ASUS 7970 Matrix Platinum
There is always a finite amount of joy to be had from finding our offices filled with the latest all-singing, all-dancing piece of hardware. We adore getting to play with new toys (and we all do otherwise you wouldn't be reading this, we wouldn't be writing this, and the local publican would have run out of beer) but there comes a time when you have to take a step backwards and see if what you have in your hands really is the finest garment ever woven or if you're standing like a slightly embarrassed Emperor looking for a top hat to hide his family jewels. With the ASUS HD7970 Matrix Platinum it's fair to say that you'll never trust a tailor again.
The sheer amount of time between the initial release of the Tahiti XT powered cards and the release of the Matrix is partly to blame. When the HD7970 first appeared it was deep into the business end of four hundred notes, and to get the amount of features available on the Matrix for less than a reference model would have been reason to let loose the balloons and take the weekend off. Unfortunately two things are against us doing that today.
Firstly it's not January any more and the Radeon cards have had a severe price cut, leaving the £400 Matrix considerably more expensive than the competition. Secondly, for unfathomable reasons, the card just isn't that fast. We don't mean we don't understand why this card isn't so fast. After all we're all well aware of how much of an effect the silicon lottery can have and not all chips are created equal. It's perfectly possible that the GPU at the heart of this particular Matrix is just not very good. We know that. What we fail to understand is how a card designed for people on the leading edge of overclocking, people who demand the absolute very best and have a cylinder of LN2 to prove their point, that ASUS haven't taken the decision to cherry pick the GPUs.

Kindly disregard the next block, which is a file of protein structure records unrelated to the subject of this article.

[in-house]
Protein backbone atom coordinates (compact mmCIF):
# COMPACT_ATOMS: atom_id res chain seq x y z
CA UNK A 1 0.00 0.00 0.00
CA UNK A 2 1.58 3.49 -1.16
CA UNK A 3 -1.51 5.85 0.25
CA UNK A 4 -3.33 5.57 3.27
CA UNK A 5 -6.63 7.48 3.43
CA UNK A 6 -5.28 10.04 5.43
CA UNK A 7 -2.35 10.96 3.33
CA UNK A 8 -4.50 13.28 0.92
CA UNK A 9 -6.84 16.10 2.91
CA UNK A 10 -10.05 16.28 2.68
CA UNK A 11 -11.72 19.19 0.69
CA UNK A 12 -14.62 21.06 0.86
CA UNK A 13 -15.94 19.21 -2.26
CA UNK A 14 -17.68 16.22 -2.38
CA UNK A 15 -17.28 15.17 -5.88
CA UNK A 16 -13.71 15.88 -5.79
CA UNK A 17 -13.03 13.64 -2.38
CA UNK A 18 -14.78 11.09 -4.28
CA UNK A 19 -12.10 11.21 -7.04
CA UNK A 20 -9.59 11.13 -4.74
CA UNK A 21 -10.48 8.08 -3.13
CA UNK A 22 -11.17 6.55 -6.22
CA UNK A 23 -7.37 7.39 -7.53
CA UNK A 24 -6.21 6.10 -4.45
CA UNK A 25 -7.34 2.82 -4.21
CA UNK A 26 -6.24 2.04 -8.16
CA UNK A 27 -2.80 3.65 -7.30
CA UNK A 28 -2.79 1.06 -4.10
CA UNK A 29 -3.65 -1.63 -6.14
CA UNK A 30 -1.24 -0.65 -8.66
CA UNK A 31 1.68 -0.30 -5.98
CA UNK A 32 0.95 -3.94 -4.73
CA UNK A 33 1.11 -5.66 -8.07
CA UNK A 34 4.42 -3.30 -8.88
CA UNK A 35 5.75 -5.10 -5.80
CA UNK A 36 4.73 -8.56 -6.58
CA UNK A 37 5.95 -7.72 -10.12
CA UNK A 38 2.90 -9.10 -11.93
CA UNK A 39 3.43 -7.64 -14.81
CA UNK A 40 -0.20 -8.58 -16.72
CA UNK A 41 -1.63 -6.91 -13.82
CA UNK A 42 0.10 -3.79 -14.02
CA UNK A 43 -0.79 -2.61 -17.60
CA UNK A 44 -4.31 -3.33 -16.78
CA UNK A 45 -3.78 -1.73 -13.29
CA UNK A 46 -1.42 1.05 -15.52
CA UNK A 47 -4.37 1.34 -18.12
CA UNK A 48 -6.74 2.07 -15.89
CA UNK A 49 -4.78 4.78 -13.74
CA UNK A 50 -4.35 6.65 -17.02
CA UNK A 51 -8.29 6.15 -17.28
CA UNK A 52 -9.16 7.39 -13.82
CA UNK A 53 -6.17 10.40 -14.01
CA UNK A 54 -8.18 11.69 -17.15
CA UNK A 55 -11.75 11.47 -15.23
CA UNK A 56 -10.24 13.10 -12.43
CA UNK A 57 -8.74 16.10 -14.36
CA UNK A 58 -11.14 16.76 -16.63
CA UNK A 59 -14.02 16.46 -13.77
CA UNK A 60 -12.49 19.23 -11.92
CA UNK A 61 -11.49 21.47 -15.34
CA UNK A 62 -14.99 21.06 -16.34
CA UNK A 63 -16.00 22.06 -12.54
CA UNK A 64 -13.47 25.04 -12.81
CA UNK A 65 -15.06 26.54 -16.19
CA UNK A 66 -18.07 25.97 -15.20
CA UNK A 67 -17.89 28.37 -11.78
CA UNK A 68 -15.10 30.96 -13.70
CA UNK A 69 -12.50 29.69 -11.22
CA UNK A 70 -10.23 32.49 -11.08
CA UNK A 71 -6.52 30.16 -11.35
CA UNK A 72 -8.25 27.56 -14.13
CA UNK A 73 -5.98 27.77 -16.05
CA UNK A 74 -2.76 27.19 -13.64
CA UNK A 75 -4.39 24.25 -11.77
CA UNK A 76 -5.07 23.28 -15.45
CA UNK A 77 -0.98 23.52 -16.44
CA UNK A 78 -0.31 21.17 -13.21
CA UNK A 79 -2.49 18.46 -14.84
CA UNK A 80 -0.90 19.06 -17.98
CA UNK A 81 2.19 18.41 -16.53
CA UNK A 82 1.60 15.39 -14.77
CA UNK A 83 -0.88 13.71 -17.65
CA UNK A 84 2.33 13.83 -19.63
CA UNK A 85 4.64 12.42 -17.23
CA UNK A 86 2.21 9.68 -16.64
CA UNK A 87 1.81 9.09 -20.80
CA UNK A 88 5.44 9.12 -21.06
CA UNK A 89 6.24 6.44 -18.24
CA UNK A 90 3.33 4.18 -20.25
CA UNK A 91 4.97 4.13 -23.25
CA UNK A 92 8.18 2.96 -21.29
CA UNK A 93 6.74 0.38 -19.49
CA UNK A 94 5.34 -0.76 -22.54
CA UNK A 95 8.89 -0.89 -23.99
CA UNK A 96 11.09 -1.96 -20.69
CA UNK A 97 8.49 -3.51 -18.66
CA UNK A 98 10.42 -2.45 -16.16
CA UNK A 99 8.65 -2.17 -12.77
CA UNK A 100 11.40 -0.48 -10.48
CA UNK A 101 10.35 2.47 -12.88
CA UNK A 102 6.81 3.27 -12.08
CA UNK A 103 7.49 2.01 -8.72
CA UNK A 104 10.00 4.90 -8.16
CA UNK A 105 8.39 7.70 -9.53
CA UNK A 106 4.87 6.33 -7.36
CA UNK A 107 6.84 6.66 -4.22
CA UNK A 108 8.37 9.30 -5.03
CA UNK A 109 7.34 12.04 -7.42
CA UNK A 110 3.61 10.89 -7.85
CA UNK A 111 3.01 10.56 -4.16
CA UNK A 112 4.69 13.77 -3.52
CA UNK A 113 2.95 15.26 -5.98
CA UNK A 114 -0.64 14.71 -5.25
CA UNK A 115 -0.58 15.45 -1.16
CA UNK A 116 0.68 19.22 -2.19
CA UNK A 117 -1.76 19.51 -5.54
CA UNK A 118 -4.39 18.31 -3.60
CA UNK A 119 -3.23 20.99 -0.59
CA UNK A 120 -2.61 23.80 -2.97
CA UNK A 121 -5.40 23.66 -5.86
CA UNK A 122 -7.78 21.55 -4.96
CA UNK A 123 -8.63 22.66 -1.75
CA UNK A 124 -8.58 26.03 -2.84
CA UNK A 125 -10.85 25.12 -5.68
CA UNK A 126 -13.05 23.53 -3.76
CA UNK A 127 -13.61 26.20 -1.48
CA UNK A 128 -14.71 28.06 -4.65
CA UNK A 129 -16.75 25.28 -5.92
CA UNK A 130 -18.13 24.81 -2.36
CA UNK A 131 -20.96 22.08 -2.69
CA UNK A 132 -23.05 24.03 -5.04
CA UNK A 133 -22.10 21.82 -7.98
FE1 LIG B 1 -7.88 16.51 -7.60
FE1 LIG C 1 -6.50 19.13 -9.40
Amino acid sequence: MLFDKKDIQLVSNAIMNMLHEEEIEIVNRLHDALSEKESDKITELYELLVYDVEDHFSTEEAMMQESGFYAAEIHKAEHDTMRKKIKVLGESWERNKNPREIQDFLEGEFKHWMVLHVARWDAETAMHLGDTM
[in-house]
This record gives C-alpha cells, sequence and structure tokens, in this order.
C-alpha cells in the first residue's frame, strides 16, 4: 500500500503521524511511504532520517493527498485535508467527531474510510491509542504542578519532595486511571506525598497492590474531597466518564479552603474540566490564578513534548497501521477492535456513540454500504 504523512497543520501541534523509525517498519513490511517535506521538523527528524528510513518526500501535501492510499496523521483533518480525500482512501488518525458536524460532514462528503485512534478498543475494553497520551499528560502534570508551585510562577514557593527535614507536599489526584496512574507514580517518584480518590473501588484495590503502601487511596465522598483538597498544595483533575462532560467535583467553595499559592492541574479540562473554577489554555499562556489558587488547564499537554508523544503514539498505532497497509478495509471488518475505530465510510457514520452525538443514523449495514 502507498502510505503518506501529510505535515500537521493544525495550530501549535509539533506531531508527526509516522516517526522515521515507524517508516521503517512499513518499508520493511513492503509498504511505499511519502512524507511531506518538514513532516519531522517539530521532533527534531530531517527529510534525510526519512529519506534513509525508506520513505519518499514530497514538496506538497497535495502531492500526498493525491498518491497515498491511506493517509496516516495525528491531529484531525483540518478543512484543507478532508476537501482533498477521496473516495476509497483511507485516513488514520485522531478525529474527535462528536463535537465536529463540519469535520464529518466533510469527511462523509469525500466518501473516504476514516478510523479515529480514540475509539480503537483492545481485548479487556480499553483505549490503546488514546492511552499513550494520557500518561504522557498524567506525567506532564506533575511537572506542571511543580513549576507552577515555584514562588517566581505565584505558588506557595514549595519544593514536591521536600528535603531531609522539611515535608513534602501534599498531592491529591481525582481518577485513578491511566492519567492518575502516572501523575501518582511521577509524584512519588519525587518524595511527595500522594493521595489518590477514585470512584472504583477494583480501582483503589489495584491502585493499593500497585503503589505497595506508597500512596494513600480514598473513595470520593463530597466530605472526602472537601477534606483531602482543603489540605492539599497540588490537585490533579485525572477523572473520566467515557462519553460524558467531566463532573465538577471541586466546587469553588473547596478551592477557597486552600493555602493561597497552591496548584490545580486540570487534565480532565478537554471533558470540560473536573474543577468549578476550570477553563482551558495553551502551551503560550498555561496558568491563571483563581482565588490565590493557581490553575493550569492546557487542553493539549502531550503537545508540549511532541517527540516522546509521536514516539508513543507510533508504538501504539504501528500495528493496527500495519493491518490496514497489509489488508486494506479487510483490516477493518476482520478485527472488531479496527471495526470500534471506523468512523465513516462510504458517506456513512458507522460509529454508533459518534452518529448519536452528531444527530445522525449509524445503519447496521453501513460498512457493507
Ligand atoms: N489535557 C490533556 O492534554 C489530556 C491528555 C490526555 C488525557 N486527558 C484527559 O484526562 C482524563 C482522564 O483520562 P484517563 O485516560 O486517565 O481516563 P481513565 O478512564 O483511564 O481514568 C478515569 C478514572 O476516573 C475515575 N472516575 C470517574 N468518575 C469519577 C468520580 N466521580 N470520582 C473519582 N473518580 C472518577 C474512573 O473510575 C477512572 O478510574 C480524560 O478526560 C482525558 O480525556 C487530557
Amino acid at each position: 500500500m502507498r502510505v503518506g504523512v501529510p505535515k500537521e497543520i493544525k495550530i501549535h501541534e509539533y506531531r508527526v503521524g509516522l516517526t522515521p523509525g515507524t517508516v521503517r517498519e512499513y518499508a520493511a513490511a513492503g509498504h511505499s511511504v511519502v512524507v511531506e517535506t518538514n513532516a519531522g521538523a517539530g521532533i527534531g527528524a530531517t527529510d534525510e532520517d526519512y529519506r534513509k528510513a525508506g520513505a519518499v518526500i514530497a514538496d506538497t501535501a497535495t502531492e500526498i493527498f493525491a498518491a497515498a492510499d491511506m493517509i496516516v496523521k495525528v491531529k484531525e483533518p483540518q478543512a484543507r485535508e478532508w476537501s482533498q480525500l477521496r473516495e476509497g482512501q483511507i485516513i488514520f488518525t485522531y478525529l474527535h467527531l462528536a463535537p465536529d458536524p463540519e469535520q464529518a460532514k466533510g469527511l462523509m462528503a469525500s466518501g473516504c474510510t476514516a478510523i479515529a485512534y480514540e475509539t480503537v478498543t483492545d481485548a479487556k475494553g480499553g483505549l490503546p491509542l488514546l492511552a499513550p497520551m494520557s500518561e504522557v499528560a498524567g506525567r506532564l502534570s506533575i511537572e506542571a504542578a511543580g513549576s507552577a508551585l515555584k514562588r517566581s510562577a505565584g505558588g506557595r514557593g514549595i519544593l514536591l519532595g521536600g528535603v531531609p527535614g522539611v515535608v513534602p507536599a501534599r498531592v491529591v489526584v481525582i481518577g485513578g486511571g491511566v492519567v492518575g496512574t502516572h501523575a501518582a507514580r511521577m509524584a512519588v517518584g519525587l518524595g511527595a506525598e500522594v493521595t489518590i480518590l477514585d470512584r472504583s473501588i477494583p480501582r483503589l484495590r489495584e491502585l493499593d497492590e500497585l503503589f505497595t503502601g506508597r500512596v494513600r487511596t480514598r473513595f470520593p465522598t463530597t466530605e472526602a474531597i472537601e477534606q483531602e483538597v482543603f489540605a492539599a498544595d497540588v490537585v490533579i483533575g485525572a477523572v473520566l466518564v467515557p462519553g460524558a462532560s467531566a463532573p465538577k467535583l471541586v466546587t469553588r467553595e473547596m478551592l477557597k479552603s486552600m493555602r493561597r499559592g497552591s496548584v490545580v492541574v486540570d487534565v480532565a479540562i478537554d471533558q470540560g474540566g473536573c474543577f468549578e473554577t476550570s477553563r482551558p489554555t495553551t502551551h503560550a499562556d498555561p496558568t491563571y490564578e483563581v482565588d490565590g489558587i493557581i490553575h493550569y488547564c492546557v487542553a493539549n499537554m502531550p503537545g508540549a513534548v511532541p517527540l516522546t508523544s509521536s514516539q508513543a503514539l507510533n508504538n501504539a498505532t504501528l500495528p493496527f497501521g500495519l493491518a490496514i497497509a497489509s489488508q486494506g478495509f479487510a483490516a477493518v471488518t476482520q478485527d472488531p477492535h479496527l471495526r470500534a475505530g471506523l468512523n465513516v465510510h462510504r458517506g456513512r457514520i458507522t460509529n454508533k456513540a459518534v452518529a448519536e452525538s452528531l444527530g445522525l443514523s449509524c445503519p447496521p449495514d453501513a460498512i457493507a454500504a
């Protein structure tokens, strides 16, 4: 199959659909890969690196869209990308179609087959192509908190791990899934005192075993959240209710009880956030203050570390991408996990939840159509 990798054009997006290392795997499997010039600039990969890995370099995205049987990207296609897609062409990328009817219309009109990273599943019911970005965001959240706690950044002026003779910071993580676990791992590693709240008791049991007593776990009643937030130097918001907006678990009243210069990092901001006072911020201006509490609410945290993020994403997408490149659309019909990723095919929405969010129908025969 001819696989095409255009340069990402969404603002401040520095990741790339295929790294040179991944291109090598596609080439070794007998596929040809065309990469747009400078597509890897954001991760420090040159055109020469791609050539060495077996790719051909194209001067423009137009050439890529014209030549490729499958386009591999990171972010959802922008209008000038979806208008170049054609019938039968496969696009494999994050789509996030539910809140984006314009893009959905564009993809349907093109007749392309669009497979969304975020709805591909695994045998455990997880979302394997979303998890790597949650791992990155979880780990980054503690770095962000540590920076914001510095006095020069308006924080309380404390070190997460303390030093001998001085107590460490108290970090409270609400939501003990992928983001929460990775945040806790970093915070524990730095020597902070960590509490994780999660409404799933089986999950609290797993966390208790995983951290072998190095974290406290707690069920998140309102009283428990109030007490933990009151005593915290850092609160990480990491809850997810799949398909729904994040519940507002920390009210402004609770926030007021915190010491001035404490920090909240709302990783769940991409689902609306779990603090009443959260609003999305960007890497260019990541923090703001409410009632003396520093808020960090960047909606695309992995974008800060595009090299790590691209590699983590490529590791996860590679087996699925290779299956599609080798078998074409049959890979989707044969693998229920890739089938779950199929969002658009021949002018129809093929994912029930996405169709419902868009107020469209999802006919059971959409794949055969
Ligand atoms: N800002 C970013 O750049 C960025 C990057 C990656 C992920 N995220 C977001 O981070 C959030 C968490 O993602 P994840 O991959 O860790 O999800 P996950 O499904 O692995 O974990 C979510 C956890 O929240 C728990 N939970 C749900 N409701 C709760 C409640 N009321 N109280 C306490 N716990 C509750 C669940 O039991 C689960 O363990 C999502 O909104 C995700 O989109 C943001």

What is the point of having amazing voltage tweaking options if the GPU tops out at a meagre 1200MHz? It's not even as if the performance of the card is helped by the greatly increased power phases or enormous cooler. The reference PowerColor card we tested had a lower clock and generally matched the Matrix in performance terms, and the Gigabyte Windforce was cooler, overclocked further, and performed better. It's like the logo on the side which changes colour according to the GPU loading. Why produce something capable of the main colours people build systems in, and then use it to demonstrate something people don't care about? If the card is capable of changing them, why not give us control of that colour to match our system. For £400 we want it to blend in to our colour choice, not stand out against it.
Thankfully for ASUS the news isn't all bad, although all of the positives are due to the wonderful underlying Tahiti XT core, rather than anything in particular that the Matrix has to offer. The HD7970 is still a brilliant card, and still a fantastic option for anyone who wants to game at high detail settings and high resolution. But the Matrix itself is disappointing. The cooler is a triple-slot but doesn't give any obvious benefits when compared to any dual-slot solutions. The voltage options and power phases are best in class, but they don't help us reach new heights. It's had all the bells and whistles thrown at it without any consideration placed on ensuring that the GPU at the heart of the card is carefully selected to make the best use of those bells and whistles.
Because the underlying GPU is still excellent, it has to win our Bronze award. Just get a standard model though, as all these frippery is meaningless until ASUS cherry pick the GPUs.